The pre operative diagnosis for these patients is based upon the combination of endoscopy of the lateral nasal wall with CT scan of the paranasal sinuses, but however, the prevalence of the incidental mucosal changes in an asymptomatic population is quite significant. There are various comparative studies of on the imaging modalities , clinical symptomatology, histopathology, culture pattern, anatomical variations and mucosal disease by intranasal endoscopy and there are also imaging studies including CT scan, but a clear correlative study between pre operative CT scan and anatomical defects and mucosal assessment which is found during endoscopic sinus surgery is lacking.

The present study was done to correlate and evaluate between the CT findings and the endoscopic findings in FESS.

Material and Methods

The study was conducted in the Department of ENT of the DistrictChigateri General Hospital and Bapuji Hospital which is attached to J.J.M Medical College, Davangere, of in Karnataka State. A total of 45 patients were included in the study and they were all clinically confirmed cases of chronic sinusitis, including recurrent cases, who had undergone pre operative CT and functional endoscopic sinus surgery thereafter. The CT scan findings were discussed with consultant radiologists. Patients with complicated sinusitis, osteomyelitis, aggressive fungal infections and infiltrating tumours were excluded. (Table/Fig 1)

The diagnostic validity was used for the correlation between the CT findings and the endoscopic findings. The Kappa’s measure of agreement was used for agreements . The parameters which were used for the correlation were: paradoxical middle turbinate, concha bullosa, bony destruction, ostiomeatal complex disease, polypoidal changes, mucosal thickening and frontoethmoidal diseasefrontoethmoidal disease.


A total of 45 patients were included in the study. The A majority of the patients were males (62%), than as compared to the females (38%)(Table/Fig 1). The most common age group of the patients was between 20-40 years and the average duration of the disease was 1 -5 years. The common symptom of presentation was headache (90%), followed by nasal discharge (80%). Concurrent nasal allergy was seen in 9% of the patients. (Table/Fig 2)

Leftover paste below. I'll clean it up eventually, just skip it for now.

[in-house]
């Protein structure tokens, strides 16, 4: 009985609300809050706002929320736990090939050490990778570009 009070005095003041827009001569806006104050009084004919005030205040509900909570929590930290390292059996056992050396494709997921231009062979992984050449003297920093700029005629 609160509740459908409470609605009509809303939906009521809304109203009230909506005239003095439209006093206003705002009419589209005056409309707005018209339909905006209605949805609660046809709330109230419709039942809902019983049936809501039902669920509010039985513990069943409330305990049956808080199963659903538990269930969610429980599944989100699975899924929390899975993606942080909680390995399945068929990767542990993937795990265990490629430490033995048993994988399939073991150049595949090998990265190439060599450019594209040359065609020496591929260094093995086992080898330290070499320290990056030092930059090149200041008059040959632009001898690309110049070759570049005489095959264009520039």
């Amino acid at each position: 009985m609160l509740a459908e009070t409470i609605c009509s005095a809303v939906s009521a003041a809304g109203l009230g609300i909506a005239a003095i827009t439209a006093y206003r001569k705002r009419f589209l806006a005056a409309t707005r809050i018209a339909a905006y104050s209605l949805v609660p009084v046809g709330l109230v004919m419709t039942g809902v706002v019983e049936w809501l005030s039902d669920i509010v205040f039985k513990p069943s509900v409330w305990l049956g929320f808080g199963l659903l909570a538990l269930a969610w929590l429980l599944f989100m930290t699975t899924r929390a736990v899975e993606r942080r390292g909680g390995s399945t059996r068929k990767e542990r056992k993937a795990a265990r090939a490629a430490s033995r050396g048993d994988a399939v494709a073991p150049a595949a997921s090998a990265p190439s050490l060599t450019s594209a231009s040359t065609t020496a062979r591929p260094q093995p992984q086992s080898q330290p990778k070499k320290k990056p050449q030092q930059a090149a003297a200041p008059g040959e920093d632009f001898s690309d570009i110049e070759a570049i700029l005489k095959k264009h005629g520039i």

The CT evaluation of these patients was done by consultant radiologists. Concha bullosa was seen in 35% and 42% of the patients on the right and left sides respectively. Paradoxical middle turbinate was seen in 17% and 8% of the patients on the right and left sides respectively. The uncinate process was commonly attached to the lamina (70% on the right, and 66% on the left side), followed by the middle turbinate (24% on the right, 31% on the left side). The hiatus was obstructed in 57% of the patients on the right side and in 59% of the patients on the left side. The infundibulum was found to be obstructed in 57% of the patients on the right side and in 64% of the patients on the left side. In the assessment of mucosal disease, the maxillary sinus was found to be the commonest to get affected (57% on the right and, 46% on the left side), followed by the anterior ethmoid cells (40% on the right and, 37% on the left side), the posterior ethmoid cells (33% on the right and, 28% on the left side), the frontal sinus (28% on the right and, 26% on the left side) and, the sphenoid (20% on the right and, 13% on the left side) respectively. The maxillary sinus was hypoplastic in 13% of the patients on the right and in 15% of the patients on the left side respectively. The frontal sinuses were normal in 88% of the patients, but however, the frontal recess was obstructed in 35% and narrowed in 15% of the patients. The agger nasi cells were present in 37% and 33% of the patients on the right and left sides respectively. Haller’s cells were present in 6% and 8% of the patients on the right and left sides respectively. (Table/Fig 3)